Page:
I do think that there has been a problem with the level of respect given to nurses (too low) while the level of respect given to doctors has also been inappropriately high in our society. As I see the changes that are beginning to take place in society and in practice, I believe the respect levels will change to a more appropriate level.
  11. 3
    I had a nursing instructor tell me once that she actually considered both options before she choose nursing. Now when people ask her why she didn't become a MD, she replies, "We have so many types of doctors out there which separate their pt's bodies into little sections so they can deal with different problems. We have neurologists, gastroenterologists, cardiologists, urologists, orthopedic doctors, etc. As a nurse, I see the whole pt. I care for the whole pt. I can make a difference because I see for my pt as a whole person who not only needs physical treatment, but also counseling, teaching, respect, and compassion."
    I think she had a point.
  12. 3
    Quote from NYLady
    A technician friend of mine once asked me to help her decide whether she should go back to school to be an MD (or PA alternate if medical school was not possible) or a nurse (RN or NP). It actually took me a few days to formulate for her in a simple way the essential difference.
    I now describe it in the following way:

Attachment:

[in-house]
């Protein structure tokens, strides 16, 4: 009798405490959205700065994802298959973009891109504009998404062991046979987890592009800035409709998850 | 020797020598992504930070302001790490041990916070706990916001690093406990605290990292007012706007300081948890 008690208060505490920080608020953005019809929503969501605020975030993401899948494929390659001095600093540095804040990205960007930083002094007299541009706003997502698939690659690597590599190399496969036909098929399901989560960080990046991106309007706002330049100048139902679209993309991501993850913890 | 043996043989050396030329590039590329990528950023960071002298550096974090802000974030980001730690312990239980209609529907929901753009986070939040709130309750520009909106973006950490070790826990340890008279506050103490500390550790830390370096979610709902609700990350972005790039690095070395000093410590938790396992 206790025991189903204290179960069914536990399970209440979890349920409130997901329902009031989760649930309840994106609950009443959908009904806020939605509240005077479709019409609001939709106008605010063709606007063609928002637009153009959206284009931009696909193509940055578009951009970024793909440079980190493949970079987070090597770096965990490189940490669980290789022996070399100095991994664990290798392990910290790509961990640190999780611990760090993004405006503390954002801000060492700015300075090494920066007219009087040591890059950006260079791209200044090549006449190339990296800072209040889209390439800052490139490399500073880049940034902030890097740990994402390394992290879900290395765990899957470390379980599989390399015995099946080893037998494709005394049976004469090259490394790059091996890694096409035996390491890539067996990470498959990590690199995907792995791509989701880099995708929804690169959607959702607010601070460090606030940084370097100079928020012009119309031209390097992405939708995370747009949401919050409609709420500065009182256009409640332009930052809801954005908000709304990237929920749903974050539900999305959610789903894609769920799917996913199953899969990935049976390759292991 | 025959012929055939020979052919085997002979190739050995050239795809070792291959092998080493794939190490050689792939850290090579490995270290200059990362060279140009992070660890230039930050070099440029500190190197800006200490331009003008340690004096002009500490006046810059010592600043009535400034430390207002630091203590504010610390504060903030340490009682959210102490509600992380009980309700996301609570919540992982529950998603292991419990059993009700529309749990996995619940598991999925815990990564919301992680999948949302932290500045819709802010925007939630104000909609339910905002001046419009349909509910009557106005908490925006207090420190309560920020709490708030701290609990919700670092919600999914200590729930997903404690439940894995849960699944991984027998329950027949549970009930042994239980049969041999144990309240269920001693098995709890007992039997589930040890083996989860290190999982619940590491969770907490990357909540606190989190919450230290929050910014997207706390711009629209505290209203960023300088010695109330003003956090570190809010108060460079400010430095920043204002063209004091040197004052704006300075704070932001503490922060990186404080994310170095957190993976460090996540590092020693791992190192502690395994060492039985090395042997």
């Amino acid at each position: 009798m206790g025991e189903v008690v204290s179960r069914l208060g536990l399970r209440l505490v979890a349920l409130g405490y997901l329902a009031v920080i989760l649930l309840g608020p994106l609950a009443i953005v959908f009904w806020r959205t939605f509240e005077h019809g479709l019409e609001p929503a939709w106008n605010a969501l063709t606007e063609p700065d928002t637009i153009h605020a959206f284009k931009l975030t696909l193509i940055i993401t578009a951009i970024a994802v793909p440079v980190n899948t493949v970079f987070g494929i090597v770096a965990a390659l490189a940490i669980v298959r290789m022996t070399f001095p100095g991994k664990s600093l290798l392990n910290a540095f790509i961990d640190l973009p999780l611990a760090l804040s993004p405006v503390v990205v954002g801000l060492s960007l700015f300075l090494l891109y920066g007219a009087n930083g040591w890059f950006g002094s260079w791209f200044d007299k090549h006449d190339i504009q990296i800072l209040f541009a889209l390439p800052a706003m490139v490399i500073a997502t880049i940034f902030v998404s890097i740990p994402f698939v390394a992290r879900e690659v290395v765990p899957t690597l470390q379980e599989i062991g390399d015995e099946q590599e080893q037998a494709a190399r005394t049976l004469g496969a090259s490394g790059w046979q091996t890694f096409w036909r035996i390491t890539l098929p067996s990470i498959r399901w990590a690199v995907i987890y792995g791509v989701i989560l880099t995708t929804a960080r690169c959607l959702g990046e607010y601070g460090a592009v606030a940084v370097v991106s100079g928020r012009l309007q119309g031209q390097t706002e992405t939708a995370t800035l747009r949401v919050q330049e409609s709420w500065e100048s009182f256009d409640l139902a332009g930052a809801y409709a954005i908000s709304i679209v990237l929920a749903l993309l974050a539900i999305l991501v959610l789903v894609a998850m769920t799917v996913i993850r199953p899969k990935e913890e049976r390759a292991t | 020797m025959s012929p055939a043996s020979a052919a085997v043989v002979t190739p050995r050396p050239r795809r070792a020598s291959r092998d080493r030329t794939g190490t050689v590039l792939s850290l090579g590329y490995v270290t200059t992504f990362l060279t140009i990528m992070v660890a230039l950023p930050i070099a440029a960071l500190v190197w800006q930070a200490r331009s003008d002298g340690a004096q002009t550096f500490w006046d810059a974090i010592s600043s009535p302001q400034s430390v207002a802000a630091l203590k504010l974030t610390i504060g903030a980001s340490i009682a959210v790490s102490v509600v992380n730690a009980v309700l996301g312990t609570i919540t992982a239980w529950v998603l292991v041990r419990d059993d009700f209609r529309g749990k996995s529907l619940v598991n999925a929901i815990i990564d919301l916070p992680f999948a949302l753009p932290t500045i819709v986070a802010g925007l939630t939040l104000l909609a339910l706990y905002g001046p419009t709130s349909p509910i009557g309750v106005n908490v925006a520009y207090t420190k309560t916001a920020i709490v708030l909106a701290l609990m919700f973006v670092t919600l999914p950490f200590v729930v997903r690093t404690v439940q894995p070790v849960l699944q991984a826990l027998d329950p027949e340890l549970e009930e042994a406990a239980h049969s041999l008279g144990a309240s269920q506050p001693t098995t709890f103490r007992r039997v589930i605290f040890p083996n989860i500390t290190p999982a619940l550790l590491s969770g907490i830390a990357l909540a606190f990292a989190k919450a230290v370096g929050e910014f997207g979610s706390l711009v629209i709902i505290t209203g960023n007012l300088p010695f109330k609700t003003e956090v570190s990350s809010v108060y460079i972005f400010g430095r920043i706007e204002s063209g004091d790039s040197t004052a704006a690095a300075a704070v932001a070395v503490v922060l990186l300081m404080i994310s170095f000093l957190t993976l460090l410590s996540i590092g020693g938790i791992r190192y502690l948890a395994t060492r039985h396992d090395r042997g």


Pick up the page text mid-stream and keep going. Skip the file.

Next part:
Physicians (and physician assistants) are primarily interested in the PUZZLE (solving the medical problem) but they obviously have to be able to speak to the individual as well
    Nurses (all levels) are primarily interested in the PERSON but they obviously have to be knowledgeable about the medical aspects (differing, of course, on their level of practice).
    PUZZLE or PERSON?

    I do think that there has been a problem with the level of respect given to nurses (too low) while the level of respect given to doctors has also been inappropriately high in our society. As I see the changes that are beginning to take place in society and in practice, I believe the respect levels will change to a more appropriate level.
    I actually view every patient as a puzzle and try to put together the pieces, independent (and usually much earlier than a doc), because I'm with the patient longer and oftentimes see the lab and diagnostic results first).
    MJ415, himilayaneyes, and Brauer like this.